More Than A Whelan

oneslashsixth AKA Aaron Stephanus

Episode Summary

So thrilled to chat to 1/6 in the studio for Episode 20, not only about his fantastic work as a rapper but also about the breakdown of his marriage, which I, as a marriage celebrant, conducted only 18 months ago.

Episode Notes

So thrilled to chat to 1/6 in the studio for Episode 20, not only about his fantastic work as a rapper but also about the breakdown of his marriage, which I, as a marriage celebrant, conducted only 18 months ago.

Sean begins the show by performing a poem, written using the Kanye West track 'Monster' as a creative prompt. Which was written exclusively for the R.A.P. Party gig. held at Howler Bar. These gigs are held all over the world but this was the Melbourne debut.

Sean welcomes 1/6 to the show. They begin by talking about his work with Public Opinion Afro Orchestra and their brand new album Naming & Blaming. Available now!
The Flea by John Donne was an early inspiration for 1/6 and first sparked his passion for writing when he was in High School.

The Flea


Mark but this flea, and mark in this,
How little that which thou deniest me is;
It sucked me first, and now sucks thee,
And in this flea our two bloods mingled be;
Thou know’st that this cannot be said
A sin, nor shame, nor loss of maidenhead,
Yet this enjoys before it woo,
And pampered swells with one blood made of two,
And this, alas, is more than we would do.
Oh stay, three lives in one flea spare,
Where we almost, nay more than married are.
This flea is you and I, and this
Our marriage bed, and marriage temple is;
Though parents grudge, and you, w'are met,
And cloistered in these living walls of jet.
Though use make you apt to kill me,
Let not to that, self-murder added be,
And sacrilege, three sins in killing three.
Cruel and sudden, hast thou since
Purpled thy nail, in blood of innocence?
Wherein could this flea guilty be,
Except in that drop which it sucked from thee?
Yet thou triumph’st, and say'st that thou
Find’st not thy self, nor me the weaker now;
’Tis true; then learn how false, fears be:
Just so much honor, when thou yield’st to me,
Will waste, as this flea’s death took life from thee.

Sean and Aaron eventually go deeper and discuss his wedding last year, for which Sean was the marriage celebrant and has since dissolved. They discuss the fragility of relationships but also the notion that a relationship should not be defined by the way it ends.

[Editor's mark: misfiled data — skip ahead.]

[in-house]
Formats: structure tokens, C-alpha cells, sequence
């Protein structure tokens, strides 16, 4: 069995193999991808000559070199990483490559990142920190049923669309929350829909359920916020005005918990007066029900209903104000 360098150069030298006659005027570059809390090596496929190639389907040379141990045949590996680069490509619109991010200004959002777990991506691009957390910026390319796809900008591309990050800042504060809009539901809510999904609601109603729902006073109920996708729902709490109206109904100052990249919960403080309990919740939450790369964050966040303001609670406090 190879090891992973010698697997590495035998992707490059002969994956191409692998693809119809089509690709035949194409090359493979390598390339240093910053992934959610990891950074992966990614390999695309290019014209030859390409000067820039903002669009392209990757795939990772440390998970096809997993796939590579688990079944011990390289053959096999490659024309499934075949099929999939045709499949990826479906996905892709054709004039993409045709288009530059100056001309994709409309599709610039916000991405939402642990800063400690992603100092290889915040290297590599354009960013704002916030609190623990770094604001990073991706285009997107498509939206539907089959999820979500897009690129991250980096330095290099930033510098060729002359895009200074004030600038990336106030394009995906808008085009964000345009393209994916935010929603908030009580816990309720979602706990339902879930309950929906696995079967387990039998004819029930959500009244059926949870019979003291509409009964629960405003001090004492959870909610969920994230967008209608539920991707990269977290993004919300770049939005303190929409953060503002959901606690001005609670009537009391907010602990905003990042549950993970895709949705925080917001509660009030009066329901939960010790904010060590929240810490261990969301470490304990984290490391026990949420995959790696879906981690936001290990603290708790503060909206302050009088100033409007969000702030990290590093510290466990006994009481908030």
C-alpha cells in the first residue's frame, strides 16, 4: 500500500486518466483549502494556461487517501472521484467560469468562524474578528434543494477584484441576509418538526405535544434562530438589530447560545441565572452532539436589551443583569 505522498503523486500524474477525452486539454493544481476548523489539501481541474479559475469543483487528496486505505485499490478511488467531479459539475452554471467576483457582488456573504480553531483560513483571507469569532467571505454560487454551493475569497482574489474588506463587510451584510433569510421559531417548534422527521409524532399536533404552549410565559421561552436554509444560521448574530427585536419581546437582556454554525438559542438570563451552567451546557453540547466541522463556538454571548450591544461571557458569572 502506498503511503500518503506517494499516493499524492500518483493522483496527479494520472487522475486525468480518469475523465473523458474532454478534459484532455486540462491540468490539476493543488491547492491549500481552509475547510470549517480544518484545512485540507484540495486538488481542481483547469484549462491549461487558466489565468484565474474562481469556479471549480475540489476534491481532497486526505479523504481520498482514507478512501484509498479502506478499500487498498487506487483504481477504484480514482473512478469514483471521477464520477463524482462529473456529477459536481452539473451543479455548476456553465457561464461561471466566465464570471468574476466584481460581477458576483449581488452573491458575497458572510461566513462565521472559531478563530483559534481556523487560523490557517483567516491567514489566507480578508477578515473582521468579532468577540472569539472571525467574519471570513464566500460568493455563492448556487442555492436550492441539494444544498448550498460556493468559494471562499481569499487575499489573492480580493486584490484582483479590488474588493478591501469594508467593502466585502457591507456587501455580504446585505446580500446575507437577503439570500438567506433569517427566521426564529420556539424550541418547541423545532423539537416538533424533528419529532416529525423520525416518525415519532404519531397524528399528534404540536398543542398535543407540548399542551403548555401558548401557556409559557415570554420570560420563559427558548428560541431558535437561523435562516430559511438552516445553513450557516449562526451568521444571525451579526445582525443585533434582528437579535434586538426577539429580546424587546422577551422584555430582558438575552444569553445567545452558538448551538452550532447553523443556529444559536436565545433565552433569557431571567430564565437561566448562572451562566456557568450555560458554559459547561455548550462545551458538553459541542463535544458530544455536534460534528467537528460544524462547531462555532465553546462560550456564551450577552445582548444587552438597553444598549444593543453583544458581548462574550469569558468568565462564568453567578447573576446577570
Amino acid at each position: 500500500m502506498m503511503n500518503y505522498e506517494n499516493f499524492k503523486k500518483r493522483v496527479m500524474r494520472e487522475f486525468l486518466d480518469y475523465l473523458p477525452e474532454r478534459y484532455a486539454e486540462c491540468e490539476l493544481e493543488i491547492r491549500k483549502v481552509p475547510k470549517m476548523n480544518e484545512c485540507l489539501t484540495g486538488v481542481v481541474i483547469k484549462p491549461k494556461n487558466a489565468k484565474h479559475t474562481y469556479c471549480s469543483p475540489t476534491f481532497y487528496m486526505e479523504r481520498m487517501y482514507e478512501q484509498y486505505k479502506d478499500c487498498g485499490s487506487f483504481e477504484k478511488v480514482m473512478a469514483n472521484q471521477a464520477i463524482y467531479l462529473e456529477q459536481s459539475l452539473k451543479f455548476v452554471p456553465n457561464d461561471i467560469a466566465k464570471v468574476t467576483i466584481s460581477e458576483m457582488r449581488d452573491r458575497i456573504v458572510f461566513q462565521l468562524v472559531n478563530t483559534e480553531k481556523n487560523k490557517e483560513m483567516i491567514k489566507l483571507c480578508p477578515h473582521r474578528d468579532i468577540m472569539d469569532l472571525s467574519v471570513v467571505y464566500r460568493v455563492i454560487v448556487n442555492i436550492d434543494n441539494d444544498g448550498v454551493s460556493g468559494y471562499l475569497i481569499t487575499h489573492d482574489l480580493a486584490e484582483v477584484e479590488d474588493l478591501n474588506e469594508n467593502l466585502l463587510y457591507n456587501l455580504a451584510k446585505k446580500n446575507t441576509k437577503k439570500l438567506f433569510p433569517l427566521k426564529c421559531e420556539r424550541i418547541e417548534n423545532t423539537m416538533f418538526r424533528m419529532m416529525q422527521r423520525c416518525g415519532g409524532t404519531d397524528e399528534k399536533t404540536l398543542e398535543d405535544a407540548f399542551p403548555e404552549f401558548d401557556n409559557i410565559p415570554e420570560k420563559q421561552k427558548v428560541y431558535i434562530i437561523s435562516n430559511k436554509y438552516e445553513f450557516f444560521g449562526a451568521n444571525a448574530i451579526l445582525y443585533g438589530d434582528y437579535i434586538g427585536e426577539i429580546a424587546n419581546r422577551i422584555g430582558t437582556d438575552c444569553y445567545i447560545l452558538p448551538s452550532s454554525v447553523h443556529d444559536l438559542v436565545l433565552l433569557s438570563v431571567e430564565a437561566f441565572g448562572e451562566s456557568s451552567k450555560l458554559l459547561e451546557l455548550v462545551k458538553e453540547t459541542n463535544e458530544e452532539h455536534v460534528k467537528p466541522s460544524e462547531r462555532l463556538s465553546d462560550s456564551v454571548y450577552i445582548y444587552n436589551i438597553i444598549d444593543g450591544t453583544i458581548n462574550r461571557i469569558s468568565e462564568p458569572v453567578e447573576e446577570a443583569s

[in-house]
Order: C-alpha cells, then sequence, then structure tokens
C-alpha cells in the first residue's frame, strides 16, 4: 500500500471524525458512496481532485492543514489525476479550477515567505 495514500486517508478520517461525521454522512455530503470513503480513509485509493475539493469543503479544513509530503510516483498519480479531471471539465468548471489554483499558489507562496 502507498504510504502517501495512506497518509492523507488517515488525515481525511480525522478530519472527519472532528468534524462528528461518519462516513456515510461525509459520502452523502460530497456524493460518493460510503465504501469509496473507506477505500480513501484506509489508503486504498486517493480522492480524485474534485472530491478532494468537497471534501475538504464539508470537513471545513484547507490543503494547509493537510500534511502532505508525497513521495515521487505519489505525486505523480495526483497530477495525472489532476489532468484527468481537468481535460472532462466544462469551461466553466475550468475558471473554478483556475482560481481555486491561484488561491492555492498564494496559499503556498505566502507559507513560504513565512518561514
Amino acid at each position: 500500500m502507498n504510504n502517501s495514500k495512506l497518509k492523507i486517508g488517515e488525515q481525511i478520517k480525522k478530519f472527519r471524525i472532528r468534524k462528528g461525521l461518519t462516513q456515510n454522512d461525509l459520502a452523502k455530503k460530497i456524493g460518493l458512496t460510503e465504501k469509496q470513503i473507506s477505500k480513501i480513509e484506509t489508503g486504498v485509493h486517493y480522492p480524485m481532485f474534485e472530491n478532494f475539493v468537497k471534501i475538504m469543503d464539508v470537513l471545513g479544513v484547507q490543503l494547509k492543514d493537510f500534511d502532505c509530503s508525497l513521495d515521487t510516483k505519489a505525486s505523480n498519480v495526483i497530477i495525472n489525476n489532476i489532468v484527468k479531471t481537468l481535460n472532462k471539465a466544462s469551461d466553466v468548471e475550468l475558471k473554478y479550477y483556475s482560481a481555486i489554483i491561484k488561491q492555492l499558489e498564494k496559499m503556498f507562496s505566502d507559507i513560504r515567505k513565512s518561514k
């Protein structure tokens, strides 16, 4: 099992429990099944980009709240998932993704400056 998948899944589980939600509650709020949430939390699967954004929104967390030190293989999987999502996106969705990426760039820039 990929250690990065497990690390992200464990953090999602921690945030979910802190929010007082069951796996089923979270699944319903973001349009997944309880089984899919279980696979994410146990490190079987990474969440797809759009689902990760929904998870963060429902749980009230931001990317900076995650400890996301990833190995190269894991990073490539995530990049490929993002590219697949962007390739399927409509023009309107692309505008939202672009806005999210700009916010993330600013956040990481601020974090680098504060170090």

Sometimes I’m a truck driver for your love.

I’m a road train pushing air through the Nullarbor.

You on the other side of the desert, waiting by the half empty pool in the gloriously shitty motel on the desert’s edge.

I think of the last photo you sent me.

A piece of foolscap with three words written on it.




And then you messaged me saying “I think about them all walking into a bar. There’s a joke in there somewhere, surely. I just don’t know what it is. I’m trying to read between the lines but all I see is red jazz fusion. And there’s nothing funny about jazz fusion. Maybe the joke is that they exist at all.” You said.
And that’s why I’m a truck driver for your love.

There are spies in the sky that know nothing of love.

Because love can only be observed from the ground.

Vertical distance is the great distorter.

Everything is perfect from above.

In the cabin of the truck I listen to pitch shifted Nirvana. Why? Because it’s fucking terrible when Nirvana meets Hanson and I’m feeling too good right now and I need my internal scales balanced.
There’s a lot of time to think on the road.

Your enchanted platinum blonde hair that is literally made of magic. It vibrates and purrs like a tiger when it lands on your shoulder as you flick your head back at the peak of the orgasm.

Out on the road I fly past a cemetery. Even at my speed I see and hear the four old school friends lowering the fifth member of their old gang into the ground and I hear the song they sing in unison. ‘Summertime Sadness.”

Which is not the song you expect four old Aussie blokes to sing as they lower their old chum into freshly churned soil and that’s why life is the greatest show in town.

‘Kiss me hard before you go.
Summertime Sadness.
I just wanted you to know.
that Baby, you’re the best.’

And I flip to that one moment when I almost had everything.

When I had the opportunity to turn the words that churned inside.

And I didn’t.

Because when I get closest to the prize, I downsize, in fear of falling.

And now I’m a truck driver for your love, hauling precious cargo, crates full of my neuroses.

You’re waiting by the ever diminishing pool, the water slowly evaporating under the brutal desert sun.

But I know that if i can get there before the last of the pool water has gone, then everything will be okay.

Thank you so much to my muses of the week!
Their creative prompts are listed below.

  1. Satan - Shane Jess Christmas.

  2. Santana - Matthew Sigley.

  3. Santa - Jessica Grant.

  4. Driving Trucks Would be A Shitty Job - Gram Morris.

  5. I'm currently trying to read between the lines of the technical documentation... - Martin Bush.

  6. Spies of love - Malcom Hill.

  7. discuss the relivance of pitch shifting old songs in a means to eradicate the awful cover band by showing the irrelevance of intentionally confronting music. - Max Everett.

  8. Enchanted hairdos - Jenny O’Keefe.

  9. The song four old school friends would sing when your coffin is lowered into the ground. - George Dunford.

  10. What would you have said, if you felt like you could have said it? That one time, when it almost happened and you almost had all the things your strange and good soul wanted? - Kirsti Whalen-Stickley

Whelan & Stealin'

For this segment Sean does something a little different to the usual and reads a listener email by Penny Waller Ulmer written in response to the radio play written by Mileta Rien for last week's episode of MTAW.